It also offers Emsculpt Neo treatments to help eliminate stubborn fat deposits.

You can find out more about Royal Wharf Clinic via this link

A treatment room at the clinic complete with 3Juve Laser

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- Jon Massey is co-founder and editorial director of Wharf Life and writes about a wide range of subjects in Canary Wharf, Docklands and east London - contact via
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Royal Docks: How Little Hudson cafe at Royal Wharf was inspired by New York

Owner Nicola Micah talks banking, motherhood and serving up all sorts of dishes to east Londoners

Nicola Micah outside her cafe - Little Hudson
Nicola Micah outside her cafe – Little Hudson – image Matt Grayson

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The concrete jungle is “where dreams are made of” according to Alicia Keys’ song New York.

But for Nicola Micah the Big Apple simply provided the inspiration for her Royal Docks reality.

The Londoner was living it up in Manhattan with her husband – banking by day and soaking up all the city had to offer by night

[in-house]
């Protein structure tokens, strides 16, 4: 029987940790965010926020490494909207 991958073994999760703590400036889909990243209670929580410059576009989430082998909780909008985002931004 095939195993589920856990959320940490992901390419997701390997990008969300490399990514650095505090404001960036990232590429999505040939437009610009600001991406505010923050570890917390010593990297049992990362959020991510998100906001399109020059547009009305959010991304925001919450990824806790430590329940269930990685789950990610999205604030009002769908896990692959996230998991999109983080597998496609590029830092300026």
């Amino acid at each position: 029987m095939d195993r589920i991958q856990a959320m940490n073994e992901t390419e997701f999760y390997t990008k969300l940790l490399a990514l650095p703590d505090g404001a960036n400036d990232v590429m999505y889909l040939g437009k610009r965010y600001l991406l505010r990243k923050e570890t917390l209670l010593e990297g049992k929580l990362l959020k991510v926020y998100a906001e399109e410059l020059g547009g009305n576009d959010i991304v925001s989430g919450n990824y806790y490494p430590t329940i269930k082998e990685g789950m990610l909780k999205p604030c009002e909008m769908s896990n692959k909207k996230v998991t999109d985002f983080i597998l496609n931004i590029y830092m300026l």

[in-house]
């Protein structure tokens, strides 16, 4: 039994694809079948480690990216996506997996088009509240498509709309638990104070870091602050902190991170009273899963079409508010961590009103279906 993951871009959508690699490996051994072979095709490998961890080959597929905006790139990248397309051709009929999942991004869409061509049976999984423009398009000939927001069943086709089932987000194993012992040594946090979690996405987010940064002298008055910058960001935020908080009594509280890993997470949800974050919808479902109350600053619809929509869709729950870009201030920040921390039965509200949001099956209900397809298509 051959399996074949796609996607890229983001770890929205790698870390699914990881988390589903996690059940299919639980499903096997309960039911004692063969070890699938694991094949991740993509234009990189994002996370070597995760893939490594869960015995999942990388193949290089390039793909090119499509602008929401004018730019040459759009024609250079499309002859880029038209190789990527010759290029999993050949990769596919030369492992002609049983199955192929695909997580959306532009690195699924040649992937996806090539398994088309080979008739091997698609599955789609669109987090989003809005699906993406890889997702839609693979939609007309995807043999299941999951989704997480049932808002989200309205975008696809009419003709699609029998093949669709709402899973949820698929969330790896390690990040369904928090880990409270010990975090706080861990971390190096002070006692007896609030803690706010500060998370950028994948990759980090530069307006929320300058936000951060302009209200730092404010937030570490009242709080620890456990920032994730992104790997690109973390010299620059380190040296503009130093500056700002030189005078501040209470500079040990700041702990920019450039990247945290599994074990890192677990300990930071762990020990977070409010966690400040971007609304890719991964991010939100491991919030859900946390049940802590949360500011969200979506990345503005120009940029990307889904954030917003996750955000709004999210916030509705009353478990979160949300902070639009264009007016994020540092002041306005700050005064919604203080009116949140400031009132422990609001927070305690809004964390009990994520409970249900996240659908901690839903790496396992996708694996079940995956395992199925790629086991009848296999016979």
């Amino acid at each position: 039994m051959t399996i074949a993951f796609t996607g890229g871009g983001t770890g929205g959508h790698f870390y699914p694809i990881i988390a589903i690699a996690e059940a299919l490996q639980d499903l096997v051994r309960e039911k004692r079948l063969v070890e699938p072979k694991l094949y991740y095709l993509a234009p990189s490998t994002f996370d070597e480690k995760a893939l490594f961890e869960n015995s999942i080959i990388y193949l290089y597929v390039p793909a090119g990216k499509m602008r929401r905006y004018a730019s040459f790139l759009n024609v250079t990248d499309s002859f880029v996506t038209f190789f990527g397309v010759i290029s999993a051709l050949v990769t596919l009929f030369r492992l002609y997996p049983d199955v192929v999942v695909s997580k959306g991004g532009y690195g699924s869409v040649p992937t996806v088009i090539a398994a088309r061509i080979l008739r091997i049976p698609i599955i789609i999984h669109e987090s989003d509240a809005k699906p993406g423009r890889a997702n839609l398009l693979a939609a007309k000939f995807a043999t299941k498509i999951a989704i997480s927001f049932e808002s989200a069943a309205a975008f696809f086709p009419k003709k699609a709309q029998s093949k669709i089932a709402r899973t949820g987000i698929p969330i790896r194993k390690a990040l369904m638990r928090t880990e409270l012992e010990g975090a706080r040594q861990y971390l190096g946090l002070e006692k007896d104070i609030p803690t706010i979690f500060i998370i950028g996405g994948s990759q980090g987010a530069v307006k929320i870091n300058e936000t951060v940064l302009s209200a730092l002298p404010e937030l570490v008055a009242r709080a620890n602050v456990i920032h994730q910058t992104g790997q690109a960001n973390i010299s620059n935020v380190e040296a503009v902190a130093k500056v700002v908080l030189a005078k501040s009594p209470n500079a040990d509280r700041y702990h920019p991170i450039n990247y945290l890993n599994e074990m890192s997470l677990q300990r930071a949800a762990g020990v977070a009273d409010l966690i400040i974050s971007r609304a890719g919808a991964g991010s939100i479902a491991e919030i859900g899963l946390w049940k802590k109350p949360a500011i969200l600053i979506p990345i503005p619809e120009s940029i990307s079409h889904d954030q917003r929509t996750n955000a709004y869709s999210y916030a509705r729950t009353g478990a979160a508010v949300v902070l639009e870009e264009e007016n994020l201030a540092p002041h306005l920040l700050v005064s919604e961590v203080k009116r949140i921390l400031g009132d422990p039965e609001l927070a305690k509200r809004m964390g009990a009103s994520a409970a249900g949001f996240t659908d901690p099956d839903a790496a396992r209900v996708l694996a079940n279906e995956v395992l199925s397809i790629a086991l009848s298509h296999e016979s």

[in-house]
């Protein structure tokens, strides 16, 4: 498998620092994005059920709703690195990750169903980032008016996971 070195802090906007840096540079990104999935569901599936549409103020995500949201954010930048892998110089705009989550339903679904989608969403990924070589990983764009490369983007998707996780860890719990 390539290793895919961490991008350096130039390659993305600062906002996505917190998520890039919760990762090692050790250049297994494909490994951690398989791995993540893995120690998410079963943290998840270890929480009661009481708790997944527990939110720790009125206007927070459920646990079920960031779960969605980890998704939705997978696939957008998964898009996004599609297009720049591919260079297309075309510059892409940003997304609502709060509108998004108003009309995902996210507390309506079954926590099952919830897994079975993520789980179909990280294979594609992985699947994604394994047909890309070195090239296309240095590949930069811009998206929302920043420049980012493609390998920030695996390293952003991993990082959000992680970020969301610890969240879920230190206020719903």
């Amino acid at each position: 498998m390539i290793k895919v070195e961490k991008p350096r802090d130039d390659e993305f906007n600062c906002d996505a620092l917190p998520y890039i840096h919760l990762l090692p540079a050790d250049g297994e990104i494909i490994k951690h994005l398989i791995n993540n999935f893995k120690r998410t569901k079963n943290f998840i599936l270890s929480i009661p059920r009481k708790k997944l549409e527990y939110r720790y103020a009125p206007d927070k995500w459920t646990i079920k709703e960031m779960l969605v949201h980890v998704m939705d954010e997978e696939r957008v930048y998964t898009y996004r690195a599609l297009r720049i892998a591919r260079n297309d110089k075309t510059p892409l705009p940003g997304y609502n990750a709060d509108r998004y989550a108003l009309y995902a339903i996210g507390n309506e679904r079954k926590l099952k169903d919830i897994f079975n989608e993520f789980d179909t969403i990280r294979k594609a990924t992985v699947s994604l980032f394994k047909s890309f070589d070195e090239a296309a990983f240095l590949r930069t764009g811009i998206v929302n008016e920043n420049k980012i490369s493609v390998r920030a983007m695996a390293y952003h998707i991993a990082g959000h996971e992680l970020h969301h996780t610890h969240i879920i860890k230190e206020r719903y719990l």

“We moved to New York in our late 20s and loved it,” she said.

“For me, the whole point of being there was to be in the centre of everything. 

“But we knew we wanted to start a family and I didn’t want to do it there. We knew we wanted to move back home.”

By 2019 she was back – running fledgling café Little Hudson around the corner from Thames Barrier Park and raising her newborn son.

It was a huge transition, but one Nicola makes seem as natural as breathing.

“In New York, brunch is such a big part of the lifestyle and I’ve always loved food – working in a bank wasn’t really me,” she said. 

“So I decided I was going to have a look into it and see if there were any units around.

“When I did, I quickly realised we needed to go for it because there were some available. 

“I knew if we waited we might miss out or other places might move in and then there would already be competition.

“Then I got pregnant, unexpectedly, and that really pushed us to do it. I could have moved back to the UK and got a job in banking, but I wanted to do something I really loved.”

Little Hudson is located in Starboard Way, Royal Wharf
Little Hudson is located in Starboard Way, Royal Wharf – image Matt Grayson

Nicola named Little Hudson to “bring a little slice of New York to Royal Docks” and juggles running it with raising her three-year-old son Rafi.

The café, in Starboard Way, is open seven days a week until 4pm with a staff of 10 and the menu is very much inspired by the brunch scene in Manhattan while also including some English classics.